Lil Wayne Scores First-Ever Diamond Plaque For 2008 Song ‘Lollipop’: Thank You To All My Fans & Supporters, I Ain’t Sh*t w/o Y’all
After two decades in the music industry, Lil Wayne has finally earned his first-ever diamond plaque!
The Recording Industry Association of America (RIAA) announced on Wednesday (Dec. 14) that Lil Wayne has officially joined the diamond club after his 2008 hit “Lollipop” surpassed 10 million sales in the U.S.
The RIAA took to Twitter to congratulate the New Orleans rapper. They wrote,
“Welcome to the [diamond] club! @LilTunechi earns his first Diamond as #Lollipop reaches 10X multi-Platinum @RepublicRecords @CashMoney.”
— RIAA (@RIAA) December 14, 2022
Lil Wayne also took to social media to share the good news with his fans and thank them for their support.
“My first joint to go diamond wowwww!!!” he wrote. “Thank you to all my fans and supporters I Ain’t Sh*t Without Y’all!!! #LongLiveStaticMajor.”
“Lollipop” was released in March 2008 and served as the lead single from Lil Wayne’s iconic sixth album Tha Carter III. The song spent five weeks atop the Billboard Hot 100 and took home Best Rap Song at the 2009 Grammy Awards. The song was ranked at number five on Rolling Stone‘s list of the 100 Best Songs of 2008. With 9.1 million copies sold as of January 2009, “Lollipop” was named 2008’s best-selling digital single worldwide by IFPI (International Federation of the Phonographic Industry).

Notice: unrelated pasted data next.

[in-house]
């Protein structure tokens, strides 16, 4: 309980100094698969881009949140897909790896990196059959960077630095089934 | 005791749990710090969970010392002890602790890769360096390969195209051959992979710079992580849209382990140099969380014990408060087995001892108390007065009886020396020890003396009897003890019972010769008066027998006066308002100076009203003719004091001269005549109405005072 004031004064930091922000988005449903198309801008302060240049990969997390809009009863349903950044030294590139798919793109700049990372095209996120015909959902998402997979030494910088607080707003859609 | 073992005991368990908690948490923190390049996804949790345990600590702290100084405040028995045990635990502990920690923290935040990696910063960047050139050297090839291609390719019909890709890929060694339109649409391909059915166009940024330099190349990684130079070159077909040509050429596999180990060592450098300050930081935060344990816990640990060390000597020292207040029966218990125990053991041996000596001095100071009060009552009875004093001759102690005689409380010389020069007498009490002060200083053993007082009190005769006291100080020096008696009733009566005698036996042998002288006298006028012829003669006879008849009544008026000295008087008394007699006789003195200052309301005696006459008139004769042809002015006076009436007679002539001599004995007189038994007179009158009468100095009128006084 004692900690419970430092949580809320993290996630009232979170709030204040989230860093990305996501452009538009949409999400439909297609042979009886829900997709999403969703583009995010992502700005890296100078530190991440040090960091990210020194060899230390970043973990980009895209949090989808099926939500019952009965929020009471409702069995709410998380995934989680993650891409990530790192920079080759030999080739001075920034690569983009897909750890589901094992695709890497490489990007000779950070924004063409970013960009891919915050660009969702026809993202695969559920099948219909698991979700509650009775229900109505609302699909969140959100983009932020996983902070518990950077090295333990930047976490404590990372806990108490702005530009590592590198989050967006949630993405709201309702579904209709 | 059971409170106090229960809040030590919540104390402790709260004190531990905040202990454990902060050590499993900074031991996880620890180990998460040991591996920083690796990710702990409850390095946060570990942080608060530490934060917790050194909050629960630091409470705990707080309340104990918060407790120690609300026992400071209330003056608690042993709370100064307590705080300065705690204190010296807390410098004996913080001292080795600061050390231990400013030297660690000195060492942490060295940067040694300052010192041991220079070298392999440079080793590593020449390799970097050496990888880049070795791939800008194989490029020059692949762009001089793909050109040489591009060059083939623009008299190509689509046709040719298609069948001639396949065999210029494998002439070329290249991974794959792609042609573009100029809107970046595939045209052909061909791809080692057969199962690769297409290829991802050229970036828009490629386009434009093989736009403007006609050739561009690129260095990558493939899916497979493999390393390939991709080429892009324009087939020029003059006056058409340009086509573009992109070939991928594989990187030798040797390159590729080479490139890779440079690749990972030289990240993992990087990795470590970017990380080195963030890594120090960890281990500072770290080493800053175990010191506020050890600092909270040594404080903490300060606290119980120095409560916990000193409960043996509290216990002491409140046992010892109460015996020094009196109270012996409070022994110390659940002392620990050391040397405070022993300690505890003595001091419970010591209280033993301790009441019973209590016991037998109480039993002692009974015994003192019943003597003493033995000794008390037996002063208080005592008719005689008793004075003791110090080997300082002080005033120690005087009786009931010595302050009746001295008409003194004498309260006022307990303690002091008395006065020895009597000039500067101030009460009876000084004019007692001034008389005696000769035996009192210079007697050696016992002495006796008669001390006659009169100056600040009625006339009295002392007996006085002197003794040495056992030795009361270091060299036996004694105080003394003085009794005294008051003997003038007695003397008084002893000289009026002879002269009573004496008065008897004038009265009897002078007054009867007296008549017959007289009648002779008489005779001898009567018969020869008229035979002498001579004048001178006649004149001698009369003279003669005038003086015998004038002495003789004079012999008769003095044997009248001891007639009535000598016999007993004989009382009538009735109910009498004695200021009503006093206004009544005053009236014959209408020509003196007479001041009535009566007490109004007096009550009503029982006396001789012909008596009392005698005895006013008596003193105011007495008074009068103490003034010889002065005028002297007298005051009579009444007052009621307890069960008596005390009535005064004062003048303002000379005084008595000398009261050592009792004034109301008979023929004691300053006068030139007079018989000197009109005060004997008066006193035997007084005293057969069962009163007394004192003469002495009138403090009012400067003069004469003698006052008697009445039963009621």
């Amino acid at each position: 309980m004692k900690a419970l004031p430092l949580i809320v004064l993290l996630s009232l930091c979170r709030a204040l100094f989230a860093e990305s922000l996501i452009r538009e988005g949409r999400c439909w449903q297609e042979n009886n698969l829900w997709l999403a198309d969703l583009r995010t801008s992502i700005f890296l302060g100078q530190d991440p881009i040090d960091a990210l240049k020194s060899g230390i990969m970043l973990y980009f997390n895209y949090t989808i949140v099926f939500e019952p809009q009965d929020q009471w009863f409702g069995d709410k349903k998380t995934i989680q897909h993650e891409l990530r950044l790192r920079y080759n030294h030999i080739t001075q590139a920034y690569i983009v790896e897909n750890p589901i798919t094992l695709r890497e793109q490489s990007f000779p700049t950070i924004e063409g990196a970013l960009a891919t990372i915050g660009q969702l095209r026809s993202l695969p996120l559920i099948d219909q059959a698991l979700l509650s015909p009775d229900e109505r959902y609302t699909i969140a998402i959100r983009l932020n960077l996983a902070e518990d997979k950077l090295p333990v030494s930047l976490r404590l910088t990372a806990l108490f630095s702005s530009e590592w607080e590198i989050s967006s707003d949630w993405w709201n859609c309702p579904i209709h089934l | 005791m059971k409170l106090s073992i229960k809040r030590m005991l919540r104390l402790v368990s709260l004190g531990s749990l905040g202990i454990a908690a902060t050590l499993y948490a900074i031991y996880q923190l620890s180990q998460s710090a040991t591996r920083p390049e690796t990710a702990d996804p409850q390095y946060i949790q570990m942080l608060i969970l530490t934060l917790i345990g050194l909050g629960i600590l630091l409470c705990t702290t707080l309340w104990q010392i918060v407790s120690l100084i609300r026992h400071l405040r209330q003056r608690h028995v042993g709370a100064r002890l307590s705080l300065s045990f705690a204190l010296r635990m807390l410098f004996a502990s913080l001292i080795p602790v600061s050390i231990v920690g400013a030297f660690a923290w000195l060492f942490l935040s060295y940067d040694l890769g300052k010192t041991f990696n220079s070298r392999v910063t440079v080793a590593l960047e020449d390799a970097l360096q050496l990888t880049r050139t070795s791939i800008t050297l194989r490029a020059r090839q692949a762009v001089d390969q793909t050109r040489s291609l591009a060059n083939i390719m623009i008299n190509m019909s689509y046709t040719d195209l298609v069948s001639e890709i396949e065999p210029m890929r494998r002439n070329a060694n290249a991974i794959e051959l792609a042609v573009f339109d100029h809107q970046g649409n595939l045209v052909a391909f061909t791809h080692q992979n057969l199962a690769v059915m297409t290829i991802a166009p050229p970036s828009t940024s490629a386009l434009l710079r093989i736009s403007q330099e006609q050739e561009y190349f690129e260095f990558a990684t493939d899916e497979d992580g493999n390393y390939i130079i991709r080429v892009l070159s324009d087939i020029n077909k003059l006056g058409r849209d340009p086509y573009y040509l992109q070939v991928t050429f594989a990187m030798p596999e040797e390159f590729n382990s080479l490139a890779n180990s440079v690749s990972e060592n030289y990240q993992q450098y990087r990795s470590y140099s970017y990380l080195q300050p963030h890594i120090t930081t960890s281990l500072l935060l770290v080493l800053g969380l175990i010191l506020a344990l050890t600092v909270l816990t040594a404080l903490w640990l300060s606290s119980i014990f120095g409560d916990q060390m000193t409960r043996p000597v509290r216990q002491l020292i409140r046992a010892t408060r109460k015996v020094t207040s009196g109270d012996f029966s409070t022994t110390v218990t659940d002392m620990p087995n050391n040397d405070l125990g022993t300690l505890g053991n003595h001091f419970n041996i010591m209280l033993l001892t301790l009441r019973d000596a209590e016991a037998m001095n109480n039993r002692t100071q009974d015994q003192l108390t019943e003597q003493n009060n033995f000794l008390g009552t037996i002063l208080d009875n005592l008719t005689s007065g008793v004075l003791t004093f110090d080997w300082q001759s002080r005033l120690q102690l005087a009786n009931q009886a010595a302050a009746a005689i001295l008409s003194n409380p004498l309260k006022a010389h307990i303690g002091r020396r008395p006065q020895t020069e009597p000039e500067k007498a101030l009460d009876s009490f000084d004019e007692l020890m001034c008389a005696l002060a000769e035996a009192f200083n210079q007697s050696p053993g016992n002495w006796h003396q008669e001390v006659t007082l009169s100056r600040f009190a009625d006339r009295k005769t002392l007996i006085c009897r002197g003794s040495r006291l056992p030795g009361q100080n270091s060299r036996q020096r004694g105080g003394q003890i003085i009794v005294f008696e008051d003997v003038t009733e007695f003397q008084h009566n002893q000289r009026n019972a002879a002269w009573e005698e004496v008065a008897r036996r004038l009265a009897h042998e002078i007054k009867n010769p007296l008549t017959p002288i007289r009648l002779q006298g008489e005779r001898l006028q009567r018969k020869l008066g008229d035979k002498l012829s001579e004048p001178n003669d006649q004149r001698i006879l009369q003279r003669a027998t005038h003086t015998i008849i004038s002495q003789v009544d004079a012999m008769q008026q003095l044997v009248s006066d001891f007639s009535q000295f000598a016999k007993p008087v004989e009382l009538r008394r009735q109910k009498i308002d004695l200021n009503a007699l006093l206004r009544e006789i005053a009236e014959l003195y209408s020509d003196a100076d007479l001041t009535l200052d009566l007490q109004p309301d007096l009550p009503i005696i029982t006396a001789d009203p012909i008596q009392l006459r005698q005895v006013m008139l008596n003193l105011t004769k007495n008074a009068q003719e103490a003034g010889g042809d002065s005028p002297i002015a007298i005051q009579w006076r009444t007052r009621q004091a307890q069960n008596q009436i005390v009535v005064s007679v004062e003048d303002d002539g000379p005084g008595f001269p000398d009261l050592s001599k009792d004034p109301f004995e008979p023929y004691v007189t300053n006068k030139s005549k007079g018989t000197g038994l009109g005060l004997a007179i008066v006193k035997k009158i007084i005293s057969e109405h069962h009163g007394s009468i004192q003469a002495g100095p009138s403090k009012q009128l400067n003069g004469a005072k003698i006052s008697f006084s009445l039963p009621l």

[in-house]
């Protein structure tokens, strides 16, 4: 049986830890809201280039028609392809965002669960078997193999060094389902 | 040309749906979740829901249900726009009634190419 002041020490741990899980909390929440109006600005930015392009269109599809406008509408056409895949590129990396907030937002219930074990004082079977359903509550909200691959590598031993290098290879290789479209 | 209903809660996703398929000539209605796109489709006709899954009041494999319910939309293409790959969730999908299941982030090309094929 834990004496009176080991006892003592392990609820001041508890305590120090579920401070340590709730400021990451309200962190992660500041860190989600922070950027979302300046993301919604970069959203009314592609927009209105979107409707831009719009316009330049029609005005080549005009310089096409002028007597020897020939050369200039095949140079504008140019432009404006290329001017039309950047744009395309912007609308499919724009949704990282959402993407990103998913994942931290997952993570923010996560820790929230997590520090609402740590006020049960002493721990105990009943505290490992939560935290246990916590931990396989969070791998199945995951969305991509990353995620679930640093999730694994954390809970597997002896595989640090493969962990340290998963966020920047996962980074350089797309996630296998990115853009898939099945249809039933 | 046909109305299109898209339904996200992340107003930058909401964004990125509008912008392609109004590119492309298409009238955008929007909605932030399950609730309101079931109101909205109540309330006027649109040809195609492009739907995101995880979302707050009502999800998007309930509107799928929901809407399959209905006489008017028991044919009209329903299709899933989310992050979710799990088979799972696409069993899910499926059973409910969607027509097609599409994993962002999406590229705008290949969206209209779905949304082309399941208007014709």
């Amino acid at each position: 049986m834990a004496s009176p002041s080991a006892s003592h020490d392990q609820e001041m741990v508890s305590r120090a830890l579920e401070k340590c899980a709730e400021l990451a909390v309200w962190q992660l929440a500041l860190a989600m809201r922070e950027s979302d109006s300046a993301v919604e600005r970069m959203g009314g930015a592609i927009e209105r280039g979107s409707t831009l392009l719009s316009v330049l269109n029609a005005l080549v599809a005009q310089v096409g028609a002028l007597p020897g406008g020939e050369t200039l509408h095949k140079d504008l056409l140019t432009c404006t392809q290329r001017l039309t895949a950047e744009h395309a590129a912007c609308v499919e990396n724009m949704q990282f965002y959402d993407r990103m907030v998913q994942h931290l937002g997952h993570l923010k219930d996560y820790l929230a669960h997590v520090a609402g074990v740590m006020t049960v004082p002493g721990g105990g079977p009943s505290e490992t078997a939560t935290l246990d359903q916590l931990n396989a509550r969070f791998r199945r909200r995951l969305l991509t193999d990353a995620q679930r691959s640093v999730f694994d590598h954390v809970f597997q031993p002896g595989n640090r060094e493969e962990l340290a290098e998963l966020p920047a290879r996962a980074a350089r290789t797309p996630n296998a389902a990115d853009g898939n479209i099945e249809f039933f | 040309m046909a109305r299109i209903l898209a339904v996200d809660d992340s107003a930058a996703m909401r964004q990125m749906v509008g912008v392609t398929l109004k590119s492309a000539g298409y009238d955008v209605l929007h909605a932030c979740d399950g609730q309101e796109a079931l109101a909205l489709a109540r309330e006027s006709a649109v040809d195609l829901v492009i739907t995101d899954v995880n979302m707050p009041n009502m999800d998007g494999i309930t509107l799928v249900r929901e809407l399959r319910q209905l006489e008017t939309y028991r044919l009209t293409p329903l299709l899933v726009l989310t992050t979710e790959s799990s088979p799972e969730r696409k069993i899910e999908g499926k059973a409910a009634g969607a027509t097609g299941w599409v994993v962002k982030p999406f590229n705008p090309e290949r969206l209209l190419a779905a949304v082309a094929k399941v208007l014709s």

Lil Wayne recently found himself in a bit of legal trouble when he was hit with a lawsuit for allegedly assaulting his ex-assistant, Andrew Williams, on a private jet. The ex-employee accused the defendants of assault, battery, intentional infliction of emotional distress, wrongful termination, and negligence. The “A Milli” rapper is claiming that he acted in self-defense.
In addition, Lil Wayne said his former employee didn’t suffer any injuries as a result of him. He accused Williams of failing to “exercise reasonable care and diligence” to avoid any alleged damages. Wayne shut down Williams’ claims that he was wrongfully terminated as well.
A judge has yet to rule.
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